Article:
What is dark tourism?
Dark tourism destinations represent tragedy, death, suffering, and other similar ideas (Stone, 2006) These dark sites range from fun to horrifying, from ghost tours to concentration camps (Stone, 2006).
Some researchers argue that dark tourism is growing in popularity (Timothy & Boyd, 2006). Yet, people have participated in dark tourism for centuries. For example, hundreds of years ago, pilgrims traveled to view relics associated with martyrs. More recently, dark tourists visit places like memorials, battlefields, monuments, ghost tours, places where famous people died, or where people were enslaved (Timothy & Boyd, 2006). People who are considered dark tourists include those who take selfies in front of burning buildings or at other sites of tragedy (Price, 2017). While they are sometimes called thanatourists or heritage tourists, these kinds of tourists visit places of death, atrocity, disaster, terrorism, or human suffering (Price, 2017).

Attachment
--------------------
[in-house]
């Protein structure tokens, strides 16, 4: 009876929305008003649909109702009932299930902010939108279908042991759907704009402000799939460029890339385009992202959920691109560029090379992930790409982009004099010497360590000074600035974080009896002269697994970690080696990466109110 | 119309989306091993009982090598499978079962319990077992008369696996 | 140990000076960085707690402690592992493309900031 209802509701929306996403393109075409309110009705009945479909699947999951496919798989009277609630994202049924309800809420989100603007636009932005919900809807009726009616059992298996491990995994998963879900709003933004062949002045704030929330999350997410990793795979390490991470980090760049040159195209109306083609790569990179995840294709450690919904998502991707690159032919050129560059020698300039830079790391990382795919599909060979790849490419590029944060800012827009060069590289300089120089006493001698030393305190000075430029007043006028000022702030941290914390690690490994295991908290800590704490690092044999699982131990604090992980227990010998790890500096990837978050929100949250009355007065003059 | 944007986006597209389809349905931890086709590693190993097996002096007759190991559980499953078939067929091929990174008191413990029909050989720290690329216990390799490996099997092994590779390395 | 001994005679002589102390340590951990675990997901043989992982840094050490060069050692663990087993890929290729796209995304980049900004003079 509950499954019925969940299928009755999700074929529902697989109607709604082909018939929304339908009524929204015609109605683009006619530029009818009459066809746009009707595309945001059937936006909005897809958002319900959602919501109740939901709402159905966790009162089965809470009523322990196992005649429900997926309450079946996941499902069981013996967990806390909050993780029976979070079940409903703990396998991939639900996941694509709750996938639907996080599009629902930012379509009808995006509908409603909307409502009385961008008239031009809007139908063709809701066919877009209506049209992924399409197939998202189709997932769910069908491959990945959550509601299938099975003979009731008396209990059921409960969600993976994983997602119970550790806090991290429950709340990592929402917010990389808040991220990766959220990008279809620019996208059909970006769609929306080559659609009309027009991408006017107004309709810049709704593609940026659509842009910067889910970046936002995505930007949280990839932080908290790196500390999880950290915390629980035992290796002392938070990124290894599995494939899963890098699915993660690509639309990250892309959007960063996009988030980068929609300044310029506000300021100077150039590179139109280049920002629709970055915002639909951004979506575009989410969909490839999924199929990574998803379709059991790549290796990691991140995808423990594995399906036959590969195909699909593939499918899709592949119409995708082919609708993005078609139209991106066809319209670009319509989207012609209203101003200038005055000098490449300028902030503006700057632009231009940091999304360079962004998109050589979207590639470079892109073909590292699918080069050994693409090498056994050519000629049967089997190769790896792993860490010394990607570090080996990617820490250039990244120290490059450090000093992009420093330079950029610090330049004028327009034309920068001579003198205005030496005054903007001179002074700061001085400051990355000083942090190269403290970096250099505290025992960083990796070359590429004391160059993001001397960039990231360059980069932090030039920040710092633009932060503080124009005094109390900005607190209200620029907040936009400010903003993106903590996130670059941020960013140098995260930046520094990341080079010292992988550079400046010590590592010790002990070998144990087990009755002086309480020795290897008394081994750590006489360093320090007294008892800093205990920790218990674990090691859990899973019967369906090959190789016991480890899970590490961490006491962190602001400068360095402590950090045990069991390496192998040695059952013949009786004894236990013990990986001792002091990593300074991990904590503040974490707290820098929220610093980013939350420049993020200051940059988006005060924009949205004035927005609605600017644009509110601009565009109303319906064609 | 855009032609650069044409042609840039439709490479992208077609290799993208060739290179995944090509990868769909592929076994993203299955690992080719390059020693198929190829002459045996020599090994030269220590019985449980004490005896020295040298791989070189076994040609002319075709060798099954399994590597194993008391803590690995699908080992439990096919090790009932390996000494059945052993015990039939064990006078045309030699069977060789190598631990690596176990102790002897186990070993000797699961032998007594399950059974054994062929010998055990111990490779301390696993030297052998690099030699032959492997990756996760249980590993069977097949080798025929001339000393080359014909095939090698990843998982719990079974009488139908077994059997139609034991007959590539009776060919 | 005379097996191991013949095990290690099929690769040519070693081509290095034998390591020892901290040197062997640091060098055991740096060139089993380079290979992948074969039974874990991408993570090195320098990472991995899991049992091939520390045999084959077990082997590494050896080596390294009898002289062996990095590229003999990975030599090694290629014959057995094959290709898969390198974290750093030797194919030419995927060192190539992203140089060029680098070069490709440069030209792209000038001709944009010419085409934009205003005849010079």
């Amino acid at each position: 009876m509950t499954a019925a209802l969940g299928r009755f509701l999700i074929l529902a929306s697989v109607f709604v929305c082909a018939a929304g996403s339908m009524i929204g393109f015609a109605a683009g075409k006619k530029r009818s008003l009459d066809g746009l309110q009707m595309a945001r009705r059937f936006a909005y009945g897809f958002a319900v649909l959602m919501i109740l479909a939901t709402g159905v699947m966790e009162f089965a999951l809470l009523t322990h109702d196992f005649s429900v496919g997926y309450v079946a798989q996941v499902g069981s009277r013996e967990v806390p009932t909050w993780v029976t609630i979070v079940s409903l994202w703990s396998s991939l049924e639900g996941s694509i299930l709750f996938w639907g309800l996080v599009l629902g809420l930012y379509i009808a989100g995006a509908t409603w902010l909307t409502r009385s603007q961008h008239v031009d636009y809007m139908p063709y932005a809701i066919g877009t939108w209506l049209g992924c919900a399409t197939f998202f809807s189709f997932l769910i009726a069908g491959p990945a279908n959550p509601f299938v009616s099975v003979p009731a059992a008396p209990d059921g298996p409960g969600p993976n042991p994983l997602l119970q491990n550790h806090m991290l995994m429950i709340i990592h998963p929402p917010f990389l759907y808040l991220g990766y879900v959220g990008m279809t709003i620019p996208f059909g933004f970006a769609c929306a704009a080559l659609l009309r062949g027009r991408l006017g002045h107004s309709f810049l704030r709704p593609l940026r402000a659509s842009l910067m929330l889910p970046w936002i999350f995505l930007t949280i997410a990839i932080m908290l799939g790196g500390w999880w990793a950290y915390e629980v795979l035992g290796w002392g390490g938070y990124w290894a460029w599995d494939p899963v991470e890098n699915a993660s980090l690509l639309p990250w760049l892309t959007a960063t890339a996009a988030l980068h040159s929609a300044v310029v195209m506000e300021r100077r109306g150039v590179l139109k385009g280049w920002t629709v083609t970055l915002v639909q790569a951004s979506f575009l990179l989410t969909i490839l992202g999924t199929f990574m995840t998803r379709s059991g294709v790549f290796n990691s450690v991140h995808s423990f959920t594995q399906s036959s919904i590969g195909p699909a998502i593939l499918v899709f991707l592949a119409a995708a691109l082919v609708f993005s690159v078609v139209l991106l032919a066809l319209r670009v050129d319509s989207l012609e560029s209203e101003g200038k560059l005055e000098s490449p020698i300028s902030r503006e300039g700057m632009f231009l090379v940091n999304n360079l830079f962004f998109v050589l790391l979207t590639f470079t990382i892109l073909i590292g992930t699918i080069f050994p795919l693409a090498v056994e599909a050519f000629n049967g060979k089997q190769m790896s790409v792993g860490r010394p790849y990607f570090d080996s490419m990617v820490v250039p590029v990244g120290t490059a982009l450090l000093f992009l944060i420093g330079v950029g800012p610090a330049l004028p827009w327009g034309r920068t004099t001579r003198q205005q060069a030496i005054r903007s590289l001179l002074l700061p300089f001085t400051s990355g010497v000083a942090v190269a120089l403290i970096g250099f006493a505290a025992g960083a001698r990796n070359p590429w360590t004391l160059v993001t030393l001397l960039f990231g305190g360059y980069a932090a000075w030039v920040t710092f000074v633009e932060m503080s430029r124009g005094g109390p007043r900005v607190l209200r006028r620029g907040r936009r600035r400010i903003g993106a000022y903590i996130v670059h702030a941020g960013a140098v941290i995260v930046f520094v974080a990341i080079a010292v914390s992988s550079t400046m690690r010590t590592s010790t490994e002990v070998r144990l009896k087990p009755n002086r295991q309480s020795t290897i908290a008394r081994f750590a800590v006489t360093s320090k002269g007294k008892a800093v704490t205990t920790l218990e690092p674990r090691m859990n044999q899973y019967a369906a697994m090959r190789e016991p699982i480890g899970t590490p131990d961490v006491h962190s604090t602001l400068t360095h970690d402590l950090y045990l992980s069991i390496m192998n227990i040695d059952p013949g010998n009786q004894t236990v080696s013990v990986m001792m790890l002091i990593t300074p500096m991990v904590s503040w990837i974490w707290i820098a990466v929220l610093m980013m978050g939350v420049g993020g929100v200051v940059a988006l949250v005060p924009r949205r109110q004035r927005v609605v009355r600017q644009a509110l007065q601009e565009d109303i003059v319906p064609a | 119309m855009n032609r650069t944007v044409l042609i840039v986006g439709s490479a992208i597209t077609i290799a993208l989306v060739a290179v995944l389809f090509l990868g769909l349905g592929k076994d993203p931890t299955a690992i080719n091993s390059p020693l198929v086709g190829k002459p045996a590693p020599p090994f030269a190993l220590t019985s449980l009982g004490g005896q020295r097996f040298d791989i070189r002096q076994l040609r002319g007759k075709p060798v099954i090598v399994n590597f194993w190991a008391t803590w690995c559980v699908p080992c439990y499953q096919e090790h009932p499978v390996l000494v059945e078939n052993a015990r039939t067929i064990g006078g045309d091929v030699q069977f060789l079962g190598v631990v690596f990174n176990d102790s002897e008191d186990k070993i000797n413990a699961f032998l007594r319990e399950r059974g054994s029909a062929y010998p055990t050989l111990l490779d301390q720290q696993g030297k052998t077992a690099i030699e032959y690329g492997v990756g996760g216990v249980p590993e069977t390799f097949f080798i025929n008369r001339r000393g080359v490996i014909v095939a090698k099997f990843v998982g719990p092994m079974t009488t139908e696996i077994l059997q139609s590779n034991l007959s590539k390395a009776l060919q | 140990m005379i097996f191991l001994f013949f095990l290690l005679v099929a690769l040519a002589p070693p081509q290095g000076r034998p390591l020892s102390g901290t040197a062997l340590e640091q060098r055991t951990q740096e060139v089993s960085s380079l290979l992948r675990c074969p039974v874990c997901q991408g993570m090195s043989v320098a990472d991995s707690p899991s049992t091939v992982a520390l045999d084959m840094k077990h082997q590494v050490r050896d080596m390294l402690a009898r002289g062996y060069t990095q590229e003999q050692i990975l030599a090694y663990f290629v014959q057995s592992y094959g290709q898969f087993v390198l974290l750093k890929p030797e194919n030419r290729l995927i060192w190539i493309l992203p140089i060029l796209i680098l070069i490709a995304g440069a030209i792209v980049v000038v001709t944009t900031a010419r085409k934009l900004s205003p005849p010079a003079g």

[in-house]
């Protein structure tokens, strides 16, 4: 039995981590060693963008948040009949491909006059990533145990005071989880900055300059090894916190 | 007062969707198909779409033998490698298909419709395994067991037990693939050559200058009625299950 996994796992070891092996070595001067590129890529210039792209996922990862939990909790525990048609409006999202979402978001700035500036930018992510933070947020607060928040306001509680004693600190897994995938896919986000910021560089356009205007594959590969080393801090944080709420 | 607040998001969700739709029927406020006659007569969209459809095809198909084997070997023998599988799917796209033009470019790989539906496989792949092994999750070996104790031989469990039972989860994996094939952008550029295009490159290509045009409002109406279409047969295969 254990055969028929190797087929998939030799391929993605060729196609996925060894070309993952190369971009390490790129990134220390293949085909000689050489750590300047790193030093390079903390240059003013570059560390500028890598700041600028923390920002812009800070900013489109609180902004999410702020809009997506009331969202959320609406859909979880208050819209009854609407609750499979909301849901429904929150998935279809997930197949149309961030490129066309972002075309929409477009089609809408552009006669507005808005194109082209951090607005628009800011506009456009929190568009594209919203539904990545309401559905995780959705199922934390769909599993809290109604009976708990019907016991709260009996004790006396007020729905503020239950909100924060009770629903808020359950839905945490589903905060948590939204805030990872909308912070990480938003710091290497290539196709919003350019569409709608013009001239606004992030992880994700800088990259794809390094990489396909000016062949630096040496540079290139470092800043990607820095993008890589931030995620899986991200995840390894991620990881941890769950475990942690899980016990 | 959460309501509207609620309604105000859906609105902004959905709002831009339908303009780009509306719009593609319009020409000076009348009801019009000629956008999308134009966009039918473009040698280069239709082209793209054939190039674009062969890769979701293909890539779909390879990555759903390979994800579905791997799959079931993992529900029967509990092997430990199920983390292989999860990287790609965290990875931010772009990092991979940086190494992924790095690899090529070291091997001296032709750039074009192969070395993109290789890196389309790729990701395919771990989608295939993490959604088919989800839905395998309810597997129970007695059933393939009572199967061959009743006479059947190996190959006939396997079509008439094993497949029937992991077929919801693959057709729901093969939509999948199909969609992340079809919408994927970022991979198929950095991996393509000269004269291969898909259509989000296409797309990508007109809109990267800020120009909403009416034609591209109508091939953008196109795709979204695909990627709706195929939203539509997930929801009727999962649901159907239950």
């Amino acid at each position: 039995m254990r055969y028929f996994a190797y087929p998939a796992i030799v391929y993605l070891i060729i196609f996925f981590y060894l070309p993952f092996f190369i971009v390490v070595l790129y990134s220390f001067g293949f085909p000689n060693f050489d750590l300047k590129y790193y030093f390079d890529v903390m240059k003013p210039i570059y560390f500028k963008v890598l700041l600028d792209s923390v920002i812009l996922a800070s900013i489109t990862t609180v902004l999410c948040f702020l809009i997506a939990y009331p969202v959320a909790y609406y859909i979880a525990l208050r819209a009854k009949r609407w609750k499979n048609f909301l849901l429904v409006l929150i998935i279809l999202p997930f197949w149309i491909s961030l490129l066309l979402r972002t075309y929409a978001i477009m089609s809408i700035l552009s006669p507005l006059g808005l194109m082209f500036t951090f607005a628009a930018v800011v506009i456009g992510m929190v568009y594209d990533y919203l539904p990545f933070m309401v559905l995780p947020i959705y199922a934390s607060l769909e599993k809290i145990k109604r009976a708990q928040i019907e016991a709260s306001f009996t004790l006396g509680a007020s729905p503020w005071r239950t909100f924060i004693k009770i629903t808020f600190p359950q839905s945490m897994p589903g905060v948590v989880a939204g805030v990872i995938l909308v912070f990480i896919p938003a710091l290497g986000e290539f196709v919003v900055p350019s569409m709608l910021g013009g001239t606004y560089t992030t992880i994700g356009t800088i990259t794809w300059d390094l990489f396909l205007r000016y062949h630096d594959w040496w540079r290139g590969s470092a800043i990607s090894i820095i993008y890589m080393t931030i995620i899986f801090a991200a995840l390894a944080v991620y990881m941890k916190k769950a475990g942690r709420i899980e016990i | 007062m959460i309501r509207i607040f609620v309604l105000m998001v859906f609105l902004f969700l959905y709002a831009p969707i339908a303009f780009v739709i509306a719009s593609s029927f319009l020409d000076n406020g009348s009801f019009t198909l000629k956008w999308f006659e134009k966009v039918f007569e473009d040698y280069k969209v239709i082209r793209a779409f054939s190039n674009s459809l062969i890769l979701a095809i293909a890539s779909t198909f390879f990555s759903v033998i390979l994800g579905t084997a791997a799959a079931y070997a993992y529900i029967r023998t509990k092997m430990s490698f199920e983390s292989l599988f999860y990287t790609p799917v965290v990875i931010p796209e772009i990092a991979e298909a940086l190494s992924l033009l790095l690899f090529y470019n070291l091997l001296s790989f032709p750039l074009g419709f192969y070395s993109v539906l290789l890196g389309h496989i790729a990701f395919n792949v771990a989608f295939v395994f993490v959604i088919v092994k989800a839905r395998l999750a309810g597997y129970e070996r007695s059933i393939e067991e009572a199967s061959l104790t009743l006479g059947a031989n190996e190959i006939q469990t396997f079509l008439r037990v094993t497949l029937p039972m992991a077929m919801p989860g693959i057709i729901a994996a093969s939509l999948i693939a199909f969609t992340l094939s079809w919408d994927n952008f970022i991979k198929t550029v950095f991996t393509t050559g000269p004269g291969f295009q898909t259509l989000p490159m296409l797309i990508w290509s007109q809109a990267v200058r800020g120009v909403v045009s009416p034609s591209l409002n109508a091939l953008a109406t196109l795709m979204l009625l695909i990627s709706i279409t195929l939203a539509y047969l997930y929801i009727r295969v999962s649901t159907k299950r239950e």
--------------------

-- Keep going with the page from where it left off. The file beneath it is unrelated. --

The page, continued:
Why do people visit dark sites?
Visitors are motivated by a lot of different reasons, including a desire to think about and talk about death in public (Stone, 2013). Some people look for religious pilgrimage or seek a life-changing experience (Collins-Kreiner, 2015; Seaton, 2002). Others visit due to patriotism, nationalism, or to rewrite history for themselves (Carr, 2010; Stone, 2013).
Social media has increased interest in dark tourism (Price, 2017). Now, tourists can post selfies or livestream their experiences as they visit sites of tragedy or human suffering.
This site was created by Rebecca Price, MLIS, MEd.